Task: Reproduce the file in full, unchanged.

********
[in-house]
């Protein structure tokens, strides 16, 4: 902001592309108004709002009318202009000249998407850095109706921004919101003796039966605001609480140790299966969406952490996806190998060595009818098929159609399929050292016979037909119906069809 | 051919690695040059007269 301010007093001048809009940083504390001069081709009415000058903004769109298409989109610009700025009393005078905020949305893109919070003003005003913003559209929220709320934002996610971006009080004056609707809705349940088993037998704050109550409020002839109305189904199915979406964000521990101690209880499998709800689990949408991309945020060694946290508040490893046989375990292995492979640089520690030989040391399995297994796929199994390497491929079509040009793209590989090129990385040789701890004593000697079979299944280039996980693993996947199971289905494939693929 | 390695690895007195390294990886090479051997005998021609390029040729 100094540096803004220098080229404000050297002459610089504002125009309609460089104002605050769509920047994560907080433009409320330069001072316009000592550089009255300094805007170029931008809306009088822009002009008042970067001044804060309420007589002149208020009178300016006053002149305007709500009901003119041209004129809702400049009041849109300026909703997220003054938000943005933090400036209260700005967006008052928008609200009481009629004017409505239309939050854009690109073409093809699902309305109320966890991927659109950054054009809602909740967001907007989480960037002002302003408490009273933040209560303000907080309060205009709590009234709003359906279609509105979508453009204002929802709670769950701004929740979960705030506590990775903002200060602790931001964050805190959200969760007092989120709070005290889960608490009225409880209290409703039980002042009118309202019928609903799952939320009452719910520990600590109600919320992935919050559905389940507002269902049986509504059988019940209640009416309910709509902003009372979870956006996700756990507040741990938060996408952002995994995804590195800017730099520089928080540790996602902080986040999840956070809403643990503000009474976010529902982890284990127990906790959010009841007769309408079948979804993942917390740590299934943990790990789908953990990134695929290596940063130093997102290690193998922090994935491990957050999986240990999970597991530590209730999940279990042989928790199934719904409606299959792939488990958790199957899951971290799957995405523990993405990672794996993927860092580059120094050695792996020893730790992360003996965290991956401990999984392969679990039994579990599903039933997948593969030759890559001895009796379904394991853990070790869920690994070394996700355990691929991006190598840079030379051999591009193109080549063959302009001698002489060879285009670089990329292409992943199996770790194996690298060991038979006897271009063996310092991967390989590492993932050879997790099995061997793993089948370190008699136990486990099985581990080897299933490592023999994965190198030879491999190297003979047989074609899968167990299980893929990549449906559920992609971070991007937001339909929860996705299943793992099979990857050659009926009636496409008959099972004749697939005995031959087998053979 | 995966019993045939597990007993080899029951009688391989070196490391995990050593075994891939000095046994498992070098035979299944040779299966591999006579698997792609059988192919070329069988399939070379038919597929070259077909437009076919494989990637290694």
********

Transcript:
[in-house]
């Protein structure tokens, strides 16, 4: 902001592309108004709002009318202009000249998407850095109706921004919101003796039966605001609480140790299966969406952490996806190998060595009818098929159609399929050292016979037909119906069809 | 051919690695040059007269 301010007093001048809009940083504390001069081709009415000058903004769109298409989109610009700025009393005078905020949305893109919070003003005003913003559209929220709320934002996610971006009080004056609707809705349940088993037998704050109550409020002839109305189904199915979406964000521990101690209880499998709800689990949408991309945020060694946290508040490893046989375990292995492979640089520690030989040391399995297994796929199994390497491929079509040009793209590989090129990385040789701890004593000697079979299944280039996980693993996947199971289905494939693929 | 390695690895007195390294990886090479051997005998021609390029040729 100094540096803004220098080229404000050297002459610089504002125009309609460089104002605050769509920047994560907080433009409320330069001072316009000592550089009255300094805007170029931008809306009088822009002009008042970067001044804060309420007589002149208020009178300016006053002149305007709500009901003119041209004129809702400049009041849109300026909703997220003054938000943005933090400036209260700005967006008052928008609200009481009629004017409505239309939050854009690109073409093809699902309305109320966890991927659109950054054009809602909740967001907007989480960037002002302003408490009273933040209560303000907080309060205009709590009234709003359906279609509105979508453009204002929802709670769950701004929740979960705030506590990775903002200060602790931001964050805190959200969760007092989120709070005290889960608490009225409880209290409703039980002042009118309202019928609903799952939320009452719910520990600590109600919320992935919050559905389940507002269902049986509504059988019940209640009416309910709509902003009372979870956006996700756990507040741990938060996408952002995994995804590195800017730099520089928080540790996602902080986040999840956070809403643990503000009474976010529902982890284990127990906790959010009841007769309408079948979804993942917390740590299934943990790990789908953990990134695929290596940063130093997102290690193998922090994935491990957050999986240990999970597991530590209730999940279990042989928790199934719904409606299959792939488990958790199957899951971290799957995405523990993405990672794996993927860092580059120094050695792996020893730790992360003996965290991956401990999984392969679990039994579990599903039933997948593969030759890559001895009796379904394991853990070790869920690994070394996700355990691929991006190598840079030379051999591009193109080549063959302009001698002489060879285009670089990329292409992943199996770790194996690298060991038979006897271009063996310092991967390989590492993932050879997790099995061997793993089948370190008699136990486990099985581990080897299933490592023999994965190198030879491999190297003979047989074609899968167990299980893929990549449906559920992609971070991007937001339909929860996705299943793992099979990857050659009926009636496409008959099972004749697939005995031959087998053979 | 995966019993045939597990007993080899029951009688391989070196490391995990050593075994891939000095046994498992070098035979299944040779299966591999006579698997792609059988192919070329069988399939070379038919597929070259077909437009076919494989990637290694």